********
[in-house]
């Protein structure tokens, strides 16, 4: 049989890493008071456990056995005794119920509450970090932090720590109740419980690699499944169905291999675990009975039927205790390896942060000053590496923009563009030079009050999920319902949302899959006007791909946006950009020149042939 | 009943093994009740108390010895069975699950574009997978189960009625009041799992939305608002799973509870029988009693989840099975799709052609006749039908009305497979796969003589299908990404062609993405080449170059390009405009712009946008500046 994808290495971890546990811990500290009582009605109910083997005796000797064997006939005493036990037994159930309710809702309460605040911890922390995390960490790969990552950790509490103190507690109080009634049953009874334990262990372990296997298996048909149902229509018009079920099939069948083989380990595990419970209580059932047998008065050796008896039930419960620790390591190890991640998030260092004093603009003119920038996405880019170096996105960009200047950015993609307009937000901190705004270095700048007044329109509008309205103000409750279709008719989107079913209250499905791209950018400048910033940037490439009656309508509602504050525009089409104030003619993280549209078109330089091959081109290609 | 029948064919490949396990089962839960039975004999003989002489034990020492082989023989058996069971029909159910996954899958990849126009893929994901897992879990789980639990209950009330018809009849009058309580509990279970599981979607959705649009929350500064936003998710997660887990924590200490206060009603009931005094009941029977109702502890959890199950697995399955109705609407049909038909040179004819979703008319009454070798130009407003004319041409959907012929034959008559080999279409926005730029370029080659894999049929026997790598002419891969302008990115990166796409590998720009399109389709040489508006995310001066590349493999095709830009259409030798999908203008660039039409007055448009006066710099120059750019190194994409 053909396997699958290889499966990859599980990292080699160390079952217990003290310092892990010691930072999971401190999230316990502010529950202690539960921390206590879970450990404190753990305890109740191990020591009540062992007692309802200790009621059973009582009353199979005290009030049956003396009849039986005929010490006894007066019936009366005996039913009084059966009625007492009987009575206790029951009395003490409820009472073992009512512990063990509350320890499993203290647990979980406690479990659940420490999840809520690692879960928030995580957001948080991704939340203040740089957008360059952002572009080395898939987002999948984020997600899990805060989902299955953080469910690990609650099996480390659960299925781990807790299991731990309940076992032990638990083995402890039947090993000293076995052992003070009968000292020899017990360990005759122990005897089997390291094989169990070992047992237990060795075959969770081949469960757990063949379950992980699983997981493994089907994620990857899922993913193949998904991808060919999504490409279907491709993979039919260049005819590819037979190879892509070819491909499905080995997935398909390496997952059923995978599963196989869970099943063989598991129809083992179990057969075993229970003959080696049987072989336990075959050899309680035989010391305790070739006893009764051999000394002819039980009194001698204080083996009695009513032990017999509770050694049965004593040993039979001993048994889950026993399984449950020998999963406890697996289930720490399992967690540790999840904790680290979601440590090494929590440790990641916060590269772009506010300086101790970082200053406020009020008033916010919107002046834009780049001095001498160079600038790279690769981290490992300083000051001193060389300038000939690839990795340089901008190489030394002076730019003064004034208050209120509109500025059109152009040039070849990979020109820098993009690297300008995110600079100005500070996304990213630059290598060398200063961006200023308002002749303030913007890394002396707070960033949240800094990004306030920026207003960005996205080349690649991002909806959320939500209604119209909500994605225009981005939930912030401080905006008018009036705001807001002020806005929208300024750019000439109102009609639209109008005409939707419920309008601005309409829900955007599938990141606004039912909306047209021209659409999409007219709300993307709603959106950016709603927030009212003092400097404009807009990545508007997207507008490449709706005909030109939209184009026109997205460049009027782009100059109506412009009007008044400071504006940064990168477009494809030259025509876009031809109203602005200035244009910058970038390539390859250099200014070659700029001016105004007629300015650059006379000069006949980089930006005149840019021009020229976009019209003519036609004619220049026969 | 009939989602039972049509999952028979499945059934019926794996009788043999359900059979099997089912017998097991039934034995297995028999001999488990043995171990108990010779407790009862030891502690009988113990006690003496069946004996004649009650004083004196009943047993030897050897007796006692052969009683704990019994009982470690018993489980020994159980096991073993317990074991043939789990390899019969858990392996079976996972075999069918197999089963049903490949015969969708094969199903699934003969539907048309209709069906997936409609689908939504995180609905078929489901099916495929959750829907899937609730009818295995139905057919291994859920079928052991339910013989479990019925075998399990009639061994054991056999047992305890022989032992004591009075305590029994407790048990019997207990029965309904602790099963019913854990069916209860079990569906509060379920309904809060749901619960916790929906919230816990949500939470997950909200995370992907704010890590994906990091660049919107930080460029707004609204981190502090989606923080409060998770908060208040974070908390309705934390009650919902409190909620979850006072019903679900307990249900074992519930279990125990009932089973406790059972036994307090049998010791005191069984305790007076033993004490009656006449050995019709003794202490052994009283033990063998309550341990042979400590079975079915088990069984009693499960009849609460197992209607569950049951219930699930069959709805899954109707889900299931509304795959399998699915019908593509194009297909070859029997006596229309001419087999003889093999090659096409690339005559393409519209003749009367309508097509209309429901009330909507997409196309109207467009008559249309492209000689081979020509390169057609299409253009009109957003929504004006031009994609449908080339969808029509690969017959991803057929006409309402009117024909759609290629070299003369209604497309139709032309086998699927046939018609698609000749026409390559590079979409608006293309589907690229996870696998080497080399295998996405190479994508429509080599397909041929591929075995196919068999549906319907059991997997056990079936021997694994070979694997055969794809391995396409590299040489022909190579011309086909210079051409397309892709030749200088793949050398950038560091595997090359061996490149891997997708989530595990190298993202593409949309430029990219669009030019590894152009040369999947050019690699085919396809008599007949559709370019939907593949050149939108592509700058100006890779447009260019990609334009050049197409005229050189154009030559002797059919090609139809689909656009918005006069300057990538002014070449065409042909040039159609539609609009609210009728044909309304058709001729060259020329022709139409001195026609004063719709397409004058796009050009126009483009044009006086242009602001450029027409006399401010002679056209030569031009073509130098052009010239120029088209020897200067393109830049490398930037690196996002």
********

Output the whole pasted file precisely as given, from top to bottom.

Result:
[in-house]
């Protein structure tokens, strides 16, 4: 049989890493008071456990056995005794119920509450970090932090720590109740419980690699499944169905291999675990009975039927205790390896942060000053590496923009563009030079009050999920319902949302899959006007791909946006950009020149042939 | 009943093994009740108390010895069975699950574009997978189960009625009041799992939305608002799973509870029988009693989840099975799709052609006749039908009305497979796969003589299908990404062609993405080449170059390009405009712009946008500046 994808290495971890546990811990500290009582009605109910083997005796000797064997006939005493036990037994159930309710809702309460605040911890922390995390960490790969990552950790509490103190507690109080009634049953009874334990262990372990296997298996048909149902229509018009079920099939069948083989380990595990419970209580059932047998008065050796008896039930419960620790390591190890991640998030260092004093603009003119920038996405880019170096996105960009200047950015993609307009937000901190705004270095700048007044329109509008309205103000409750279709008719989107079913209250499905791209950018400048910033940037490439009656309508509602504050525009089409104030003619993280549209078109330089091959081109290609 | 029948064919490949396990089962839960039975004999003989002489034990020492082989023989058996069971029909159910996954899958990849126009893929994901897992879990789980639990209950009330018809009849009058309580509990279970599981979607959705649009929350500064936003998710997660887990924590200490206060009603009931005094009941029977109702502890959890199950697995399955109705609407049909038909040179004819979703008319009454070798130009407003004319041409959907012929034959008559080999279409926005730029370029080659894999049929026997790598002419891969302008990115990166796409590998720009399109389709040489508006995310001066590349493999095709830009259409030798999908203008660039039409007055448009006066710099120059750019190194994409 053909396997699958290889499966990859599980990292080699160390079952217990003290310092892990010691930072999971401190999230316990502010529950202690539960921390206590879970450990404190753990305890109740191990020591009540062992007692309802200790009621059973009582009353199979005290009030049956003396009849039986005929010490006894007066019936009366005996039913009084059966009625007492009987009575206790029951009395003490409820009472073992009512512990063990509350320890499993203290647990979980406690479990659940420490999840809520690692879960928030995580957001948080991704939340203040740089957008360059952002572009080395898939987002999948984020997600899990805060989902299955953080469910690990609650099996480390659960299925781990807790299991731990309940076992032990638990083995402890039947090993000293076995052992003070009968000292020899017990360990005759122990005897089997390291094989169990070992047992237990060795075959969770081949469960757990063949379950992980699983997981493994089907994620990857899922993913193949998904991808060919999504490409279907491709993979039919260049005819590819037979190879892509070819491909499905080995997935398909390496997952059923995978599963196989869970099943063989598991129809083992179990057969075993229970003959080696049987072989336990075959050899309680035989010391305790070739006893009764051999000394002819039980009194001698204080083996009695009513032990017999509770050694049965004593040993039979001993048994889950026993399984449950020998999963406890697996289930720490399992967690540790999840904790680290979601440590090494929590440790990641916060590269772009506010300086101790970082200053406020009020008033916010919107002046834009780049001095001498160079600038790279690769981290490992300083000051001193060389300038000939690839990795340089901008190489030394002076730019003064004034208050209120509109500025059109152009040039070849990979020109820098993009690297300008995110600079100005500070996304990213630059290598060398200063961006200023308002002749303030913007890394002396707070960033949240800094990004306030920026207003960005996205080349690649991002909806959320939500209604119209909500994605225009981005939930912030401080905006008018009036705001807001002020806005929208300024750019000439109102009609639209109008005409939707419920309008601005309409829900955007599938990141606004039912909306047209021209659409999409007219709300993307709603959106950016709603927030009212003092400097404009807009990545508007997207507008490449709706005909030109939209184009026109997205460049009027782009100059109506412009009007008044400071504006940064990168477009494809030259025509876009031809109203602005200035244009910058970038390539390859250099200014070659700029001016105004007629300015650059006379000069006949980089930006005149840019021009020229976009019209003519036609004619220049026969 | 009939989602039972049509999952028979499945059934019926794996009788043999359900059979099997089912017998097991039934034995297995028999001999488990043995171990108990010779407790009862030891502690009988113990006690003496069946004996004649009650004083004196009943047993030897050897007796006692052969009683704990019994009982470690018993489980020994159980096991073993317990074991043939789990390899019969858990392996079976996972075999069918197999089963049903490949015969969708094969199903699934003969539907048309209709069906997936409609689908939504995180609905078929489901099916495929959750829907899937609730009818295995139905057919291994859920079928052991339910013989479990019925075998399990009639061994054991056999047992305890022989032992004591009075305590029994407790048990019997207990029965309904602790099963019913854990069916209860079990569906509060379920309904809060749901619960916790929906919230816990949500939470997950909200995370992907704010890590994906990091660049919107930080460029707004609204981190502090989606923080409060998770908060208040974070908390309705934390009650919902409190909620979850006072019903679900307990249900074992519930279990125990009932089973406790059972036994307090049998010791005191069984305790007076033993004490009656006449050995019709003794202490052994009283033990063998309550341990042979400590079975079915088990069984009693499960009849609460197992209607569950049951219930699930069959709805899954109707889900299931509304795959399998699915019908593509194009297909070859029997006596229309001419087999003889093999090659096409690339005559393409519209003749009367309508097509209309429901009330909507997409196309109207467009008559249309492209000689081979020509390169057609299409253009009109957003929504004006031009994609449908080339969808029509690969017959991803057929006409309402009117024909759609290629070299003369209604497309139709032309086998699927046939018609698609000749026409390559590079979409608006293309589907690229996870696998080497080399295998996405190479994508429509080599397909041929591929075995196919068999549906319907059991997997056990079936021997694994070979694997055969794809391995396409590299040489022909190579011309086909210079051409397309892709030749200088793949050398950038560091595997090359061996490149891997997708989530595990190298993202593409949309430029990219669009030019590894152009040369999947050019690699085919396809008599007949559709370019939907593949050149939108592509700058100006890779447009260019990609334009050049197409005229050189154009030559002797059919090609139809689909656009918005006069300057990538002014070449065409042909040039159609539609609009609210009728044909309304058709001729060259020329022709139409001195026609004063719709397409004058796009050009126009483009044009006086242009602001450029027409006399401010002679056209030569031009073509130098052009010239120029088209020897200067393109830049490398930037690196996002």